"If we focus on our children's education, we can't buy clothes for them," he says. "A poor man struggles to get the basic necessities, and getting one thing means giving something else up. Driving a taxi used to be a good job, but it's lost its charm. I start work in the morning and I keep going until nighttime."

The IMF has been pressing Islamabad to raise taxes on petroleum products and remove fuel subsidies. The fragile coalition government, led by President Asif Ali Zardari, has repeatedly failed to muster the political will needed to push through IMF-mandated reforms, and Pakistan's upcoming presidential and parliamentary elections in 2013 make it even less likely that tough decisions will be made.

The reluctance of national governments to carry out unpopular reforms imposed by jet-setting IMF bureaucrats points to another inherent weakness in the Fund. "I think the IMF should realize that there are limits to which the government can go through adjustment programs in the face of internationally adverse circumstances," says Sartaj Aziz, a former Pakistani finance minister, who adds Strauss-Khan's likely departure could -- but probably won't -- be a prime opportunity to sweeten what he calls the IMF's "bitter medicine."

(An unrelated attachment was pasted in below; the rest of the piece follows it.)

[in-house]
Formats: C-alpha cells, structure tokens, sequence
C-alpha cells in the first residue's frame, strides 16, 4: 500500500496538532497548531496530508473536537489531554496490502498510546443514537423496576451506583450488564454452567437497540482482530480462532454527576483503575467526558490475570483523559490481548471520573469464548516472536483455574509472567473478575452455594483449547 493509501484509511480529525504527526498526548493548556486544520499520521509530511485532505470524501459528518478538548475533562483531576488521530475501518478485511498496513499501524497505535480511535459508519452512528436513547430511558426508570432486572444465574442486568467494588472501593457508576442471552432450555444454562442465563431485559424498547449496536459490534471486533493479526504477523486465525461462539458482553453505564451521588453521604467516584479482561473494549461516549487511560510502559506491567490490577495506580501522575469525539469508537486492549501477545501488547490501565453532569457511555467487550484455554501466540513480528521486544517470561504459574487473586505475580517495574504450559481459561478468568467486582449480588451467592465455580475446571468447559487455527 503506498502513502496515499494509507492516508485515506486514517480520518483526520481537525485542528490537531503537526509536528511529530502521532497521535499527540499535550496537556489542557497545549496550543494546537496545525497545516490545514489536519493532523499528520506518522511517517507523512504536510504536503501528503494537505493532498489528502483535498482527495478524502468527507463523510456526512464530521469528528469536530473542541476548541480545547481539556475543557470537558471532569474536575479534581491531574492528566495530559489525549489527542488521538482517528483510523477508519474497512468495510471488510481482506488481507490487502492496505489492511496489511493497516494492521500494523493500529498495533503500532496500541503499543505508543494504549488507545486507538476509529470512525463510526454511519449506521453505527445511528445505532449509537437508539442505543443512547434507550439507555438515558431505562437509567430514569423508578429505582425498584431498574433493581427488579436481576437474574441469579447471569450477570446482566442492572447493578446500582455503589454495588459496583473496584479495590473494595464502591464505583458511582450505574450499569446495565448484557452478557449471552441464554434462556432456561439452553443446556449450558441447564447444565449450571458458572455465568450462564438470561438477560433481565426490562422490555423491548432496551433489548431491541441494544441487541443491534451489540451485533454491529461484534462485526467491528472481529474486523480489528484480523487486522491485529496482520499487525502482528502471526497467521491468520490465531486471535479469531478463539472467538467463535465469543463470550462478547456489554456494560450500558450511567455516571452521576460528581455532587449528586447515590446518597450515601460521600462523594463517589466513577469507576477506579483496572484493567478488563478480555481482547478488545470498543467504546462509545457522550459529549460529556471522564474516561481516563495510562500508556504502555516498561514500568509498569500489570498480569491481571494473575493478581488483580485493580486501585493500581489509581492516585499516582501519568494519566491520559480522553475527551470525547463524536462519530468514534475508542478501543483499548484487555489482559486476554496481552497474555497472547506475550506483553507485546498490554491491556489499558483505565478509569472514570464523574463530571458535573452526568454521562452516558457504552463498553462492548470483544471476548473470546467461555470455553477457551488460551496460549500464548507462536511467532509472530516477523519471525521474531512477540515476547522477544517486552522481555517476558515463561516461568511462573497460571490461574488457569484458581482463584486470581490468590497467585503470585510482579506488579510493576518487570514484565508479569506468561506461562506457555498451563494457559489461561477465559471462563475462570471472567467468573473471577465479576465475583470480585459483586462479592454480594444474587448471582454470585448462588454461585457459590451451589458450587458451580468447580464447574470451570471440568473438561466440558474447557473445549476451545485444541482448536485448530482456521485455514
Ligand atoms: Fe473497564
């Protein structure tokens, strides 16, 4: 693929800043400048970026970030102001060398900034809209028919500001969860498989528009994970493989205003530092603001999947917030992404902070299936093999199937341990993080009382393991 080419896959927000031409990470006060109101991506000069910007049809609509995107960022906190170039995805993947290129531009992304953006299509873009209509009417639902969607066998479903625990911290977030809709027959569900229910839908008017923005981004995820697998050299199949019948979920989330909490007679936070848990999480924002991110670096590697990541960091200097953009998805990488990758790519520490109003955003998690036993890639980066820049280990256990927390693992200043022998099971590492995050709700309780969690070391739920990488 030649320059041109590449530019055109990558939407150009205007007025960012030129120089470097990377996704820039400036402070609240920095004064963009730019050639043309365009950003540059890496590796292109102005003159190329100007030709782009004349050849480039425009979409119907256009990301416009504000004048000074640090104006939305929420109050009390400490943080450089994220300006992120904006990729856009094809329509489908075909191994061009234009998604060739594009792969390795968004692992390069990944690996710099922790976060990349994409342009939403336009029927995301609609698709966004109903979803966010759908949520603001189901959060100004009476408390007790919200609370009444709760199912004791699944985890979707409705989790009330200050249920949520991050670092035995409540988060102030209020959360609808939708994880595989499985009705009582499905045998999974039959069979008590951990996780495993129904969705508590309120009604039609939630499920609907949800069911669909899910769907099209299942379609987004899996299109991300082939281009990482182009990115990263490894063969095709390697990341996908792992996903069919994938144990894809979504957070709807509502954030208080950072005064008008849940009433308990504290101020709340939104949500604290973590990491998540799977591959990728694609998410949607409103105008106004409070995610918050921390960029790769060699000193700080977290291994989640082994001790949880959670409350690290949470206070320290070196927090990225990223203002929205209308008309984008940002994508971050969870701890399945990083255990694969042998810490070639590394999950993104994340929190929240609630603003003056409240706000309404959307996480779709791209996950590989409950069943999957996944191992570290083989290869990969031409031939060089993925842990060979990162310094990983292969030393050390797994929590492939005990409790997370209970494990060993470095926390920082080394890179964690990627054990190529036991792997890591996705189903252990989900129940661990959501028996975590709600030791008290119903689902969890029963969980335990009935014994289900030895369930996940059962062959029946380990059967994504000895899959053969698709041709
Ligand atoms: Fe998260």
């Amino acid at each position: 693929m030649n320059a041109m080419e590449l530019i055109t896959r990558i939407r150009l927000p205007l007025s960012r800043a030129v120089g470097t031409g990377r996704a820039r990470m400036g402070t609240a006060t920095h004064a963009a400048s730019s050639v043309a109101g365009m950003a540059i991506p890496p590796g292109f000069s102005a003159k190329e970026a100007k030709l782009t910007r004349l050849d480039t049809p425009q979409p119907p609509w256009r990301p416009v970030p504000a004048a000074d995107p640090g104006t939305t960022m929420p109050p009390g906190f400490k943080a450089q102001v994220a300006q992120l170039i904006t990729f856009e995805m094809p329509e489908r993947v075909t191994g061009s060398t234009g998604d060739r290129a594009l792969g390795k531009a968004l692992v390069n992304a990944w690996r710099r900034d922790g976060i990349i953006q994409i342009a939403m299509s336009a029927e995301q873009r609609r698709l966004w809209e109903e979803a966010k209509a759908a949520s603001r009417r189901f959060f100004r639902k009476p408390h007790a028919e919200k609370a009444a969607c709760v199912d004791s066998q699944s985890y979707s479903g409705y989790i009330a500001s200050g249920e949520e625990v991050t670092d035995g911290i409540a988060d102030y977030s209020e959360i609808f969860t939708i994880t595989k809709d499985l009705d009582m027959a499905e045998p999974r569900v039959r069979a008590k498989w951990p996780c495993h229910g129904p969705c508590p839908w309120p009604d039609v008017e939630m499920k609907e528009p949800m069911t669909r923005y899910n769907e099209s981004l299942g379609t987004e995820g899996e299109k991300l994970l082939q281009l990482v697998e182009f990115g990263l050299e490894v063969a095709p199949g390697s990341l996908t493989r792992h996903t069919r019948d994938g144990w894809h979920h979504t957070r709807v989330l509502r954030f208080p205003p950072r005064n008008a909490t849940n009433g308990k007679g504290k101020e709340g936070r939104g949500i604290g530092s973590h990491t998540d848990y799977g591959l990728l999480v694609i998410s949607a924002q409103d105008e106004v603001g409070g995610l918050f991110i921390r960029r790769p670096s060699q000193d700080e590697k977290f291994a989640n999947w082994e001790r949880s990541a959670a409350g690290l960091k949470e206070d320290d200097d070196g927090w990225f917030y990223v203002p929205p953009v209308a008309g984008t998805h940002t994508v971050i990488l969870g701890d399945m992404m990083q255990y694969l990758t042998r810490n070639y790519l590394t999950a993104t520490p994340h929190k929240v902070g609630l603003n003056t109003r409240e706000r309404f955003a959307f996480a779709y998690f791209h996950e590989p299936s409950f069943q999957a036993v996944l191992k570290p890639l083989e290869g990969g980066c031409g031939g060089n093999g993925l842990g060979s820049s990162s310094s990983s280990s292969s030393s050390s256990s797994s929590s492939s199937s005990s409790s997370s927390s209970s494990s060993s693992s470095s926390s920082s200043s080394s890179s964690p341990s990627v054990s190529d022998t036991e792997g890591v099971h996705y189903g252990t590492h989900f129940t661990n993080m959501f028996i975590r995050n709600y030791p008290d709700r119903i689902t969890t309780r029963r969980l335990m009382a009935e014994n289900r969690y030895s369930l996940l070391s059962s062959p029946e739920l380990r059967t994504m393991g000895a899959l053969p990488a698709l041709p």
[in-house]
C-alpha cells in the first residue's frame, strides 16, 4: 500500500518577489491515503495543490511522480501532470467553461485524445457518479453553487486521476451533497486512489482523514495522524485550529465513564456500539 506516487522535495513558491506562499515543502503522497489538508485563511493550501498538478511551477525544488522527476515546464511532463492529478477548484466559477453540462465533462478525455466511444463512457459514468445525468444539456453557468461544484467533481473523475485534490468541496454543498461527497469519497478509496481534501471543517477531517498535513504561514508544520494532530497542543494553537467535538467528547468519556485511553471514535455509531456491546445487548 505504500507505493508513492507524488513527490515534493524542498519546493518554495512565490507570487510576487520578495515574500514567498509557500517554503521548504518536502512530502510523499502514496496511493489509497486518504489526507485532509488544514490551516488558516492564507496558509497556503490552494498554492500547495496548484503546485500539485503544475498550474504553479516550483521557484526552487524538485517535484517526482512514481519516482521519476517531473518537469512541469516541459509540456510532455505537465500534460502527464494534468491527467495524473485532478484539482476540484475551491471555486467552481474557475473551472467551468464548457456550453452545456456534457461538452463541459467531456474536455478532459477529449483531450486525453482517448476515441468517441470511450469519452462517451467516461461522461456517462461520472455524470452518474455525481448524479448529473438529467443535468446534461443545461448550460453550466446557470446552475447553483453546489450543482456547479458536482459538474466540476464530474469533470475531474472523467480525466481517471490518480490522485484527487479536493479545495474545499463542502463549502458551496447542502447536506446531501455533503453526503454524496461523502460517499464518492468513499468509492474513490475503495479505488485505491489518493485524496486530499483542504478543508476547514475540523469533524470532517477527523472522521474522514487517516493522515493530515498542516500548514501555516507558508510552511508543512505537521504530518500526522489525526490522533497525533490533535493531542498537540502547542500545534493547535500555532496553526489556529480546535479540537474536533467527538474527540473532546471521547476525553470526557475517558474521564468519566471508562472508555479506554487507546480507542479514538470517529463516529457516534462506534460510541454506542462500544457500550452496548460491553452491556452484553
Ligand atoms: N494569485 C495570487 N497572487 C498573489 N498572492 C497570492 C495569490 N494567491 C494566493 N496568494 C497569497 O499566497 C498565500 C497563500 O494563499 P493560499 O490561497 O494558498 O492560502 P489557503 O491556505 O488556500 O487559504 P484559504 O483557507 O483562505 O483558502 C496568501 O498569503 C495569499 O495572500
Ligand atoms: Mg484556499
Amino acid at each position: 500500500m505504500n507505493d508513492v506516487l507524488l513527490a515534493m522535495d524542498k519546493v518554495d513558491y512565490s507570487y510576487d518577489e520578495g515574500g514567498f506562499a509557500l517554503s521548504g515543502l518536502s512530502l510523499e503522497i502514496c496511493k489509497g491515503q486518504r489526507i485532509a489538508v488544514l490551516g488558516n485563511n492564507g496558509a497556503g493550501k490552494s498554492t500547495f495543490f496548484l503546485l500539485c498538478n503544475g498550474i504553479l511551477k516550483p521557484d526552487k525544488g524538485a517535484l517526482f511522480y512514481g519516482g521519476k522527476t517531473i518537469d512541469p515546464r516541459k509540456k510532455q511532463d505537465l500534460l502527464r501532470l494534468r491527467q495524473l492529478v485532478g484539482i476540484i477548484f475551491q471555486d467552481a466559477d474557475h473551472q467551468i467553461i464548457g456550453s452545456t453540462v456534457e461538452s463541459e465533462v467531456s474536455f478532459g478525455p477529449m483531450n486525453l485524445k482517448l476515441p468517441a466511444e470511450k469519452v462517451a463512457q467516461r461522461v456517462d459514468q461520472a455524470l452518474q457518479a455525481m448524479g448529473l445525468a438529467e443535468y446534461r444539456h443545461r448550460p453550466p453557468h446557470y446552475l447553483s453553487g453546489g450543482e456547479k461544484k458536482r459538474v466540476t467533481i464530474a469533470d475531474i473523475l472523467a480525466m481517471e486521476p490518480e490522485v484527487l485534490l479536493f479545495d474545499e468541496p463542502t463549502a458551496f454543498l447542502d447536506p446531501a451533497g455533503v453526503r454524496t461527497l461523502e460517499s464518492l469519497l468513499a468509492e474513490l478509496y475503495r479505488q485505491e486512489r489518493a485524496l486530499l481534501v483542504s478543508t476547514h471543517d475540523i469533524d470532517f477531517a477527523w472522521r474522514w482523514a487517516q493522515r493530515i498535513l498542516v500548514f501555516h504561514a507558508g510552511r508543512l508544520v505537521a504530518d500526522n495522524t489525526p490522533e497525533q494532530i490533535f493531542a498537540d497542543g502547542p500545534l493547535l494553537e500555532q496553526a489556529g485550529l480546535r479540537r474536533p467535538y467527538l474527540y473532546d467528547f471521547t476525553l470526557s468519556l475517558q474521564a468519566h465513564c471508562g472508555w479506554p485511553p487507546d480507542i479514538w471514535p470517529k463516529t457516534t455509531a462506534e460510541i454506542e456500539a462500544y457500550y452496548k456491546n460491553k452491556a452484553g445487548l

"I don't think Dominique Strauss-Kahn's departure will make any difference," he says. "The IMF has an institutional arrangement that has remained relatively the same over time -- some people think too orthodox and too rigid. But on the whole, I don't think his departure from the IMF will make much difference to Pakistan and its program."

A Break With 'Western' Tradition?

That rigidity in dealing with developing and poor countries has prompted many critics to characterize the IMF as a Western body imposing Western solutions. In part, such descriptions are valid -- since its inception, the IMF has always been led by a European, while its counterpart, the World Banks, has traditionally been headed by an American. The system is credited to a "gentleman's agreement" forged in the wake of World War Two, where the center of global economic gravity rested firmly in the United States and Europe.

Nearly 70 years later, many people say it's time the Western club showed a little diversity. Even at the time of Strauss-Kahn's election as IMF chief in 2007, speculation was already rife that he might be the last European to serve successively at the Fund.